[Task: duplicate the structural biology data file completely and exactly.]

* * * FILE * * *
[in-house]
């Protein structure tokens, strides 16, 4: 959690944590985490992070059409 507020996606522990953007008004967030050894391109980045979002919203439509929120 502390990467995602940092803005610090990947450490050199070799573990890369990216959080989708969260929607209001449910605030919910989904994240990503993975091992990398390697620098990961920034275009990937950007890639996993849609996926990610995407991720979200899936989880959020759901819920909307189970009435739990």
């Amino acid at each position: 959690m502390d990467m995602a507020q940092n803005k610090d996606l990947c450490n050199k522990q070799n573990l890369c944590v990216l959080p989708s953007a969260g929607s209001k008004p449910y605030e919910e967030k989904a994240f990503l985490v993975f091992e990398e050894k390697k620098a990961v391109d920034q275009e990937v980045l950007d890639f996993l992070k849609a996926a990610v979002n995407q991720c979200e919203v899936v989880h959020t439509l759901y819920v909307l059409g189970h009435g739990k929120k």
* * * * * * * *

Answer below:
[in-house]
């Protein structure tokens, strides 16, 4: 959690944590985490992070059409 507020996606522990953007008004967030050894391109980045979002919203439509929120 502390990467995602940092803005610090990947450490050199070799573990890369990216959080989708969260929607209001449910605030919910989904994240990503993975091992990398390697620098990961920034275009990937950007890639996993849609996926990610995407991720979200899936989880959020759901819920909307189970009435739990």
């Amino acid at each position: 959690m502390d990467m995602a507020q940092n803005k610090d996606l990947c450490n050199k522990q070799n573990l890369c944590v990216l959080p989708s953007a969260g929607s209001k008004p449910y605030e919910e967030k989904a994240f990503l985490v993975f091992e990398e050894k390697k620098a990961v391109d920034q275009e990937v980045l950007d890639f996993l992070k849609a996926a990610v979002n995407q991720c979200e919203v899936v989880h959020t439509l759901y819920v909307l059409g189970h009435g739990k929120k």